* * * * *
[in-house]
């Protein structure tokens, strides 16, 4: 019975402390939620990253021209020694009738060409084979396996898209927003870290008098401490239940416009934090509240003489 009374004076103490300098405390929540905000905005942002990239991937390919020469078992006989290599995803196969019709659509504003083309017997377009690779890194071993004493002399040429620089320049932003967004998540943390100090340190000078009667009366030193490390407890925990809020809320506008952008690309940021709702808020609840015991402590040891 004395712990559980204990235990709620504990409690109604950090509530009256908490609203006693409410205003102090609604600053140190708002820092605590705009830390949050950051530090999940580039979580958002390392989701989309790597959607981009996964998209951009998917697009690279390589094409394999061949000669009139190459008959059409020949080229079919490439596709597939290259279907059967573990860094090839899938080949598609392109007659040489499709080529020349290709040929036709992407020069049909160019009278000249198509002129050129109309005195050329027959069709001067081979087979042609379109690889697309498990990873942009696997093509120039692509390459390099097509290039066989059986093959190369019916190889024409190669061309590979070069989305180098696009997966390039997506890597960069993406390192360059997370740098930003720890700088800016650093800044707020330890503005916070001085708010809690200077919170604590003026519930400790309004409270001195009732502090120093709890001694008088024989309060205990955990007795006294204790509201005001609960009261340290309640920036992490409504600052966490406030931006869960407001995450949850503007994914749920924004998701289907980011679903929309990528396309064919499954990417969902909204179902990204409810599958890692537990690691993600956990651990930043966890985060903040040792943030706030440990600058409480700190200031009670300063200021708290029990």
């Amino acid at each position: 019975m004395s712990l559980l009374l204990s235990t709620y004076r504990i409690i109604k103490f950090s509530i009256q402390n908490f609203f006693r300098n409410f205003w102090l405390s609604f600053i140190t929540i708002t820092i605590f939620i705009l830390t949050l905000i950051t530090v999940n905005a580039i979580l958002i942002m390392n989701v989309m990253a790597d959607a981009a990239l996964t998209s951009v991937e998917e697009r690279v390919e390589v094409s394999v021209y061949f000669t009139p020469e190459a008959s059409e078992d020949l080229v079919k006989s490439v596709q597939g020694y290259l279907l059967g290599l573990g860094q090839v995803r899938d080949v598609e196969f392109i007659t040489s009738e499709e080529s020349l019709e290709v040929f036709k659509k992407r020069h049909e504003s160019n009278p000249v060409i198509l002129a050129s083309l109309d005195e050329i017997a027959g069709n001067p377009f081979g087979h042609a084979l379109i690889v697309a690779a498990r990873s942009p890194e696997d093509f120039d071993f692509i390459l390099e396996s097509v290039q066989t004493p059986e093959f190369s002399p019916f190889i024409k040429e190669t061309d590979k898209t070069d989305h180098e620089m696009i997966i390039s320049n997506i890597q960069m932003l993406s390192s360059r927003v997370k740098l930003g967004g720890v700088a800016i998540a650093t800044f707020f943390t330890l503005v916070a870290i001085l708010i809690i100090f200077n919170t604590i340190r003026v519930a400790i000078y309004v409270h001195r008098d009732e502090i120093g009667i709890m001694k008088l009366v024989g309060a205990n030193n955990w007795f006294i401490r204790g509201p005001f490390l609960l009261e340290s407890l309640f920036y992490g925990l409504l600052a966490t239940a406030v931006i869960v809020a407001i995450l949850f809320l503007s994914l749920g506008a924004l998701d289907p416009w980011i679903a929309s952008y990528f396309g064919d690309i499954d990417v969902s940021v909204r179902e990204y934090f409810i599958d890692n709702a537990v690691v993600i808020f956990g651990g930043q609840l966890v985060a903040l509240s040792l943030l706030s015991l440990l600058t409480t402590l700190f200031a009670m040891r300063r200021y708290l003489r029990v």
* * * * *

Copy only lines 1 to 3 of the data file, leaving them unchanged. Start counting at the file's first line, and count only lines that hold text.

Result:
[in-house]
């Protein structure tokens, strides 16, 4: 019975402390939620990253021209020694009738060409084979396996898209927003870290008098401490239940416009934090509240003489 009374004076103490300098405390929540905000905005942002990239991937390919020469078992006989290599995803196969019709659509504003083309017997377009690779890194071993004493002399040429620089320049932003967004998540943390100090340190000078009667009366030193490390407890925990809020809320506008952008690309940021709702808020609840015991402590040891 004395712990559980204990235990709620504990409690109604950090509530009256908490609203006693409410205003102090609604600053140190708002820092605590705009830390949050950051530090999940580039979580958002390392989701989309790597959607981009996964998209951009998917697009690279390589094409394999061949000669009139190459008959059409020949080229079919490439596709597939290259279907059967573990860094090839899938080949598609392109007659040489499709080529020349290709040929036709992407020069049909160019009278000249198509002129050129109309005195050329027959069709001067081979087979042609379109690889697309498990990873942009696997093509120039692509390459390099097509290039066989059986093959190369019916190889024409190669061309590979070069989305180098696009997966390039997506890597960069993406390192360059997370740098930003720890700088800016650093800044707020330890503005916070001085708010809690200077919170604590003026519930400790309004409270001195009732502090120093709890001694008088024989309060205990955990007795006294204790509201005001609960009261340290309640920036992490409504600052966490406030931006869960407001995450949850503007994914749920924004998701289907980011679903929309990528396309064919499954990417969902909204179902990204409810599958890692537990690691993600956990651990930043966890985060903040040792943030706030440990600058409480700190200031009670300063200021708290029990």
């Amino acid at each position: 019975m004395s712990l559980l009374l204990s235990t709620y004076r504990i409690i109604k103490f950090s509530i009256q402390n908490f609203f006693r300098n409410f205003w102090l405390s609604f600053i140190t929540i708002t820092i605590f939620i705009l830390t949050l905000i950051t530090v999940n905005a580039i979580l958002i942002m390392n989701v989309m990253a790597d959607a981009a990239l996964t998209s951009v991937e998917e697009r690279v390919e390589v094409s394999v021209y061949f000669t009139p020469e190459a008959s059409e078992d020949l080229v079919k006989s490439v596709q597939g020694y290259l279907l059967g290599l573990g860094q090839v995803r899938d080949v598609e196969f392109i007659t040489s009738e499709e080529s020349l019709e290709v040929f036709k659509k992407r020069h049909e504003s160019n009278p000249v060409i198509l002129a050129s083309l109309d005195e050329i017997a027959g069709n001067p377009f081979g087979h042609a084979l379109i690889v697309a690779a498990r990873s942009p890194e696997d093509f120039d071993f692509i390459l390099e396996s097509v290039q066989t004493p059986e093959f190369s002399p019916f190889i024409k040429e190669t061309d590979k898209t070069d989305h180098e620089m696009i997966i390039s320049n997506i890597q960069m932003l993406s390192s360059r927003v997370k740098l930003g967004g720890v700088a800016i998540a650093t800044f707020f943390t330890l503005v916070a870290i001085l708010i809690i100090f200077n919170t604590i340190r003026v519930a400790i000078y309004v409270h001195r008098d009732e502090i120093g009667i709890m001694k008088l009366v024989g309060a205990n030193n955990w007795f006294i401490r204790g509201p005001f490390l609960l009261e340290s407890l309640f920036y992490g925990l409504l600052a966490t239940a406030v931006i869960v809020a407001i995450l949850f809320l503007s994914l749920g506008a924004l998701d289907p416009w980011i679903a929309s952008y990528f396309g064919d690309i499954d990417v969902s940021v909204r179902e990204y934090f409810i599958d890692n709702a537990v690691v993600i808020f956990g651990g930043q609840l966890v985060a903040l509240s040792l943030l706030s015991l440990l600058t409480t402590l700190f200031a009670m040891r300063r200021y708290l003489r029990v």